The OIPRD Investigation will also looking at what complainants say is “systemic racism” by the Thunder Bay Police Service.

“These latest incidents are both tragic and extremely worrisome and have exacerbated the Indigenous communities’ crisis of faith in the Thunder Bay police,” according to Gerry McNeilly, the Independent Police Review Director for the OIPRD. “The police and the Indigenous community need to find ways to come together to work on strategies for communication and cooperation when indigenous youth go missing. The onus is on the police in this regard.”

There is a strong level of disconnect between many Indigenous people in Thunder Bay and the police service. Some of that disconnect has been reported by the CBC Fifth Estate, reports in Toronto media including the Globe and Mail and the Toronto Star.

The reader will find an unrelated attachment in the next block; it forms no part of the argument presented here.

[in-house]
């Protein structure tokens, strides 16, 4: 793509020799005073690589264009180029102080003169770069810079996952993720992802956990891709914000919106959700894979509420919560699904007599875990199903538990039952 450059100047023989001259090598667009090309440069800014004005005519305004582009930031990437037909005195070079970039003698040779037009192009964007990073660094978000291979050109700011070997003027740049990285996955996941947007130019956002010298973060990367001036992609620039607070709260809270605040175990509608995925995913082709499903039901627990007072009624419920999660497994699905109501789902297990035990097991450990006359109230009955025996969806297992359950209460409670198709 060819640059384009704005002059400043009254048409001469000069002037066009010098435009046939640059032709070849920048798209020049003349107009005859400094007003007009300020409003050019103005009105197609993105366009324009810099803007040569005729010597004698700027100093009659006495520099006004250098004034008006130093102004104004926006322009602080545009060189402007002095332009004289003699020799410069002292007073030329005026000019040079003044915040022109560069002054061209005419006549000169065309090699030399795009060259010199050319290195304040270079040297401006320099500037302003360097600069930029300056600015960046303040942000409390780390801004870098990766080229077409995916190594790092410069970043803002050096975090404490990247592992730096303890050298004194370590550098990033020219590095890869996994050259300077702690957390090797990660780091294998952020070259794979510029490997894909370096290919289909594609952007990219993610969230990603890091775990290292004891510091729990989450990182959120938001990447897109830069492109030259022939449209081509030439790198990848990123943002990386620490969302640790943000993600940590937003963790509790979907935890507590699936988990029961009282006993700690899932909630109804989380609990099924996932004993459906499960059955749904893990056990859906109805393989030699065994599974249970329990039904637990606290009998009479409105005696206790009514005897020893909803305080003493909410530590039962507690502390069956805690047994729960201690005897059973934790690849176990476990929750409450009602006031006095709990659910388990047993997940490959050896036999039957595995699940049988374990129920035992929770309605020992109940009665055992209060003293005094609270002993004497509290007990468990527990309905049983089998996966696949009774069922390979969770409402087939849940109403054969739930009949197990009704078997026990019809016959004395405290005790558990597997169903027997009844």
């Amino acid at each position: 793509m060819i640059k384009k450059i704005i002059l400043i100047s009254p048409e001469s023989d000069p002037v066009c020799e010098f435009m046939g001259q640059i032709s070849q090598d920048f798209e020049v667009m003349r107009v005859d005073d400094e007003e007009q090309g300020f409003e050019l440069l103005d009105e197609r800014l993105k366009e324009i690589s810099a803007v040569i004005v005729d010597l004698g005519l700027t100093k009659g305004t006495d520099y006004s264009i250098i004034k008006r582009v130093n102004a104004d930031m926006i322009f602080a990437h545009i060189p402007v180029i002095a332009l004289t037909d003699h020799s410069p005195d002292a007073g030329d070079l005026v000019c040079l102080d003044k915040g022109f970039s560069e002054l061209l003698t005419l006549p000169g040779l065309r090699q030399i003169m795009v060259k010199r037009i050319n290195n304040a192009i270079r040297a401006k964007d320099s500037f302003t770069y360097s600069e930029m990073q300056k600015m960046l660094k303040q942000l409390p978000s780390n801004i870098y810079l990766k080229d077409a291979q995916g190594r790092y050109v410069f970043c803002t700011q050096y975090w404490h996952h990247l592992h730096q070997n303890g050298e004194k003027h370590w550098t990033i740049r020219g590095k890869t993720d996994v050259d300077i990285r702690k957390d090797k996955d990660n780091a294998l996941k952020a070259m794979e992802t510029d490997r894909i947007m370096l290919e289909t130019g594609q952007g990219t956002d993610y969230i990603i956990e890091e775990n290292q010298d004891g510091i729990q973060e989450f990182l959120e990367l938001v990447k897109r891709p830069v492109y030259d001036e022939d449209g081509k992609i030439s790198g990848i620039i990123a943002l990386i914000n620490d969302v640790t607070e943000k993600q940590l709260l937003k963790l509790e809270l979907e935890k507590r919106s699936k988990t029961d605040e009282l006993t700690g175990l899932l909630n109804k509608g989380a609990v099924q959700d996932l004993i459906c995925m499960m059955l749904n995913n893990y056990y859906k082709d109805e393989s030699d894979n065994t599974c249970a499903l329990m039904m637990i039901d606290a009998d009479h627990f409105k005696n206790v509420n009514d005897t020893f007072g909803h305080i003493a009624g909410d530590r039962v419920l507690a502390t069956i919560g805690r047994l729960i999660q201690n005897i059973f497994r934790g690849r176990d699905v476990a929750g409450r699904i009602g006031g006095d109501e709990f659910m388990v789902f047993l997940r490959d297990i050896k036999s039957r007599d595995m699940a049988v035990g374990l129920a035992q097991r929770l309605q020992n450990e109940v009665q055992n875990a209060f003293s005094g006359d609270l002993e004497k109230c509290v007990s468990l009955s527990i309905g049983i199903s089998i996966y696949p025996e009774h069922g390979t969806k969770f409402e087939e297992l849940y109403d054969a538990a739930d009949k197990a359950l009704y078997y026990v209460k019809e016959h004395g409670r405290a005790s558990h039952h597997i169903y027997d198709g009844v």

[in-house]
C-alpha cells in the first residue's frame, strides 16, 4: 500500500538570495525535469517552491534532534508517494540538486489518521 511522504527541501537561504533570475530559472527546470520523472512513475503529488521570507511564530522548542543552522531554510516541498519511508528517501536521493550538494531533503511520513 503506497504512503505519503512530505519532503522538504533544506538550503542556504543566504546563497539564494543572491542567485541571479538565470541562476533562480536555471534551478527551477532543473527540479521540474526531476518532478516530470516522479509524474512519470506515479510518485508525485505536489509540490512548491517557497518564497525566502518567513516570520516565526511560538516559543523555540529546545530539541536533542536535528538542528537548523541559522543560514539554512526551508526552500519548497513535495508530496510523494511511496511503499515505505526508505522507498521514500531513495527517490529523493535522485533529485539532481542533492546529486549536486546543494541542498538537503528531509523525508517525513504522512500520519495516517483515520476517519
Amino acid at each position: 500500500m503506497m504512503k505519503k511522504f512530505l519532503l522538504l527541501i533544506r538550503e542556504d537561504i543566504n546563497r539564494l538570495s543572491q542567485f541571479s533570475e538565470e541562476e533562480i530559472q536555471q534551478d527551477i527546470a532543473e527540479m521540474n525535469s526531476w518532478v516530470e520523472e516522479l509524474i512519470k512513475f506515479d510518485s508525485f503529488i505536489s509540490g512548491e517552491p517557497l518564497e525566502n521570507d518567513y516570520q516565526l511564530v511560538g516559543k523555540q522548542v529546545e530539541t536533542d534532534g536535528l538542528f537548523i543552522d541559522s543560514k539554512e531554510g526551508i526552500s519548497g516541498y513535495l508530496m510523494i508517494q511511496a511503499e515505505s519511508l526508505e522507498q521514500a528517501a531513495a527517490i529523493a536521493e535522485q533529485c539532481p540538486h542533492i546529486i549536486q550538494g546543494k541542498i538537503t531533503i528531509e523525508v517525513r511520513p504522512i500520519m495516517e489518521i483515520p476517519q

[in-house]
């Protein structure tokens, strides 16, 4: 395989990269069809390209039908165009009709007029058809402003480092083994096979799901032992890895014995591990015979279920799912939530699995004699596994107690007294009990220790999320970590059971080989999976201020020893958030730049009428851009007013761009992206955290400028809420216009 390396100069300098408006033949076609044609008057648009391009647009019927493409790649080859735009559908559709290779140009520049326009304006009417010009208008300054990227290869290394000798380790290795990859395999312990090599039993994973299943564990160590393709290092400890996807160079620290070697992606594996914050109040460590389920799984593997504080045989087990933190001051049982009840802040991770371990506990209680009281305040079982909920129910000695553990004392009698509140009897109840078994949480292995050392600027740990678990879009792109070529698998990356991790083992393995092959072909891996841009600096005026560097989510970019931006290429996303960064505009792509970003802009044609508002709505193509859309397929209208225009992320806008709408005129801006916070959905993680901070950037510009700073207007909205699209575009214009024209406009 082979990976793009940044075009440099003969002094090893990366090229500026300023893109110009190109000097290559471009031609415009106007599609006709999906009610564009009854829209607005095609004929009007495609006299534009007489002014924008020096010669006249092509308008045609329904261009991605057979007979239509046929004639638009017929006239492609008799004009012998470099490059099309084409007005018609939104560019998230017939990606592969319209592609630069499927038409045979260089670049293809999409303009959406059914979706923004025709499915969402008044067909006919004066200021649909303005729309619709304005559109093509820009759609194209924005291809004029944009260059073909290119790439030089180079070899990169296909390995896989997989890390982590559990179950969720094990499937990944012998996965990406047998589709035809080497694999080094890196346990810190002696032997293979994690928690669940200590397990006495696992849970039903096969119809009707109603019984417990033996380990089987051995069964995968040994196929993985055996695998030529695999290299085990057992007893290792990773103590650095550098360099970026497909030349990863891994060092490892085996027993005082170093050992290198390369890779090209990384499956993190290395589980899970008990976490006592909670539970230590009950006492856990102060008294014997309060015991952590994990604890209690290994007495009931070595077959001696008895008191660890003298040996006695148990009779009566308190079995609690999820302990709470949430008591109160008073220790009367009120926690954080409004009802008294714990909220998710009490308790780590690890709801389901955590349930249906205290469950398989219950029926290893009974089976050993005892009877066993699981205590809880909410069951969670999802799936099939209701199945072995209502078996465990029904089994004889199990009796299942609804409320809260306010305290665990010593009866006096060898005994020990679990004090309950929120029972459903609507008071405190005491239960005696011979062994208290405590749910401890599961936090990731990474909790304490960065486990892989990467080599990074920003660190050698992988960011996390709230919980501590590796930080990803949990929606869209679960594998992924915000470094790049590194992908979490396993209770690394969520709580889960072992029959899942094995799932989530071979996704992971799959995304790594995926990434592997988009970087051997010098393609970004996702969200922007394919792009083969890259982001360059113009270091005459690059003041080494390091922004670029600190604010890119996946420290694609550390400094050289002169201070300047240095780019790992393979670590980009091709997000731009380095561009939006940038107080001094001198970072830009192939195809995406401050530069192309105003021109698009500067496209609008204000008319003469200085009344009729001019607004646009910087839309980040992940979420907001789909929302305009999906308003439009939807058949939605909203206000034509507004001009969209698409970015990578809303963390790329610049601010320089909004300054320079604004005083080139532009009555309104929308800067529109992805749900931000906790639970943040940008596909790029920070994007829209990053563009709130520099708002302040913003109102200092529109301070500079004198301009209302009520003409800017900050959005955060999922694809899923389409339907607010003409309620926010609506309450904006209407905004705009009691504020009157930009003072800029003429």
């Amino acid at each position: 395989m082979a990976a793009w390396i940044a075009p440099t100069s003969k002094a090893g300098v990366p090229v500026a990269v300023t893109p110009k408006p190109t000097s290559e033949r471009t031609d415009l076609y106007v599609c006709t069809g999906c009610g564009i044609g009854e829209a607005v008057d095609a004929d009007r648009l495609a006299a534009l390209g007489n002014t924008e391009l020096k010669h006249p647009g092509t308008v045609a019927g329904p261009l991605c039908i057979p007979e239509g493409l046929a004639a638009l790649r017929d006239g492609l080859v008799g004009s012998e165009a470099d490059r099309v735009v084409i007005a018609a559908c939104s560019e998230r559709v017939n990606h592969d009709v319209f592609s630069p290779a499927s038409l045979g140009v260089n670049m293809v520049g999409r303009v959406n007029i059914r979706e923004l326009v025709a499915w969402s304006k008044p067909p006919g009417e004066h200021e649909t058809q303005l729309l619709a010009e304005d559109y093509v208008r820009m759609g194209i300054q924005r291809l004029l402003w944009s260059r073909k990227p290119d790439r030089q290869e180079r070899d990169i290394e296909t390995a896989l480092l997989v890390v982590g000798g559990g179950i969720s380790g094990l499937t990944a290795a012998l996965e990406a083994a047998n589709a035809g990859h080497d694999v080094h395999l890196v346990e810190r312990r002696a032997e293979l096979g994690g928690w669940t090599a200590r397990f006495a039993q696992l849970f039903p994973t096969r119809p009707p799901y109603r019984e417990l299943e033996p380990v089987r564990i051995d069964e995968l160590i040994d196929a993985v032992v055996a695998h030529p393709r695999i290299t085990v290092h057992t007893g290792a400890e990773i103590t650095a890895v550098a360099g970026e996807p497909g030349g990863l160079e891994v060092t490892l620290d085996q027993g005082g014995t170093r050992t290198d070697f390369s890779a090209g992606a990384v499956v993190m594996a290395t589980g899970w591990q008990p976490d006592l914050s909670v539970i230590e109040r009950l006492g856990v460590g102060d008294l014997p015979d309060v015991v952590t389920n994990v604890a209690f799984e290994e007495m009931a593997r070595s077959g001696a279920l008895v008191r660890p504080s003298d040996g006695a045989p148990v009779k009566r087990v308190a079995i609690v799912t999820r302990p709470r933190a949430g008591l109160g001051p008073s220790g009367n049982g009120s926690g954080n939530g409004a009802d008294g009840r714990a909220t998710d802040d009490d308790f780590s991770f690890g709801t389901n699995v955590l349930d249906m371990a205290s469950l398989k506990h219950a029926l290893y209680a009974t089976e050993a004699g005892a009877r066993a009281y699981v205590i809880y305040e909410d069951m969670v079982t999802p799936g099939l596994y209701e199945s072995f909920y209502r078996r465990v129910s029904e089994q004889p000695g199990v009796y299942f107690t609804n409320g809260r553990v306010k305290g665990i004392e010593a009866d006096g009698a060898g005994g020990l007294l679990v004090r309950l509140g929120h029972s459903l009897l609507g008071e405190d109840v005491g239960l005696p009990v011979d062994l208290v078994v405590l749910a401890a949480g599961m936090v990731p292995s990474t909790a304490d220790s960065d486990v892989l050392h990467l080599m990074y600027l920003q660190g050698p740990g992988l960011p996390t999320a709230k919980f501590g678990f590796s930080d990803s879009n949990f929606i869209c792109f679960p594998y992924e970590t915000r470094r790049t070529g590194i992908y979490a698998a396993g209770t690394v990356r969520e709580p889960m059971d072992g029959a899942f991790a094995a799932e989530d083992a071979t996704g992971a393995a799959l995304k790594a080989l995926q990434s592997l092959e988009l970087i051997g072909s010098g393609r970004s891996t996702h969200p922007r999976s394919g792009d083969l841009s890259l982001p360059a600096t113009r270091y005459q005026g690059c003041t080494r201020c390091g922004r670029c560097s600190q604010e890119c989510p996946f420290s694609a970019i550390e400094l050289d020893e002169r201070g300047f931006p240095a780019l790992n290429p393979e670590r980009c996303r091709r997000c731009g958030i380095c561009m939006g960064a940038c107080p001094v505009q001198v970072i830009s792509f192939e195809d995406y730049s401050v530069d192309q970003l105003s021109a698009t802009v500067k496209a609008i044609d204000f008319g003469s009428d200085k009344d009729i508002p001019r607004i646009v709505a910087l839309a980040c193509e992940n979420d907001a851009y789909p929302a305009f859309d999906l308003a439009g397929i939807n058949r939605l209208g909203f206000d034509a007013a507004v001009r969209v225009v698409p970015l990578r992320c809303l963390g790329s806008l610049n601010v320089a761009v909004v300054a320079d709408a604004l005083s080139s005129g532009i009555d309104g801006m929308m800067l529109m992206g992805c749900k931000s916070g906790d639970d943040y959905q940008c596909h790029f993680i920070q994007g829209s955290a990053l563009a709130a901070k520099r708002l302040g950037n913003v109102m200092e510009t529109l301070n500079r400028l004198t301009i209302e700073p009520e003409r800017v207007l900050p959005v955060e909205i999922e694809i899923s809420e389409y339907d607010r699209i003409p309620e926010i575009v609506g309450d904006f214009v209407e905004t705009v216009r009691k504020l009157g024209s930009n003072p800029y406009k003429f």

These reports have in many cases taken the situation in Thunder Bay and taken the problems in the city to a national scale. Since the disappearance of Josiah Begg, and the discovery of the body of Tammy Keeash, many people are taking to social media under the hashtag #thisisthunderbay as well as posting experiences that they have had with police in some cases going back up to twenty years.

Following the deaths of seven students coming to Thunder Bay, the inquest looking into those deaths came up with a long list of recommendations that should be implemented.

Thunder Bay Police Service says they are working to implement the changes sought by the inquest.

In a statement issued by Thunder Bay Police following the NAN Press Conference, TBPS stated, “This is not the time for pointing fingers. It is the time to join hands and work towards our common goals of finding answers. Together, we can make that happen”.

Joint Inquest (Deaths of 7 First Nation Youths) Recommendations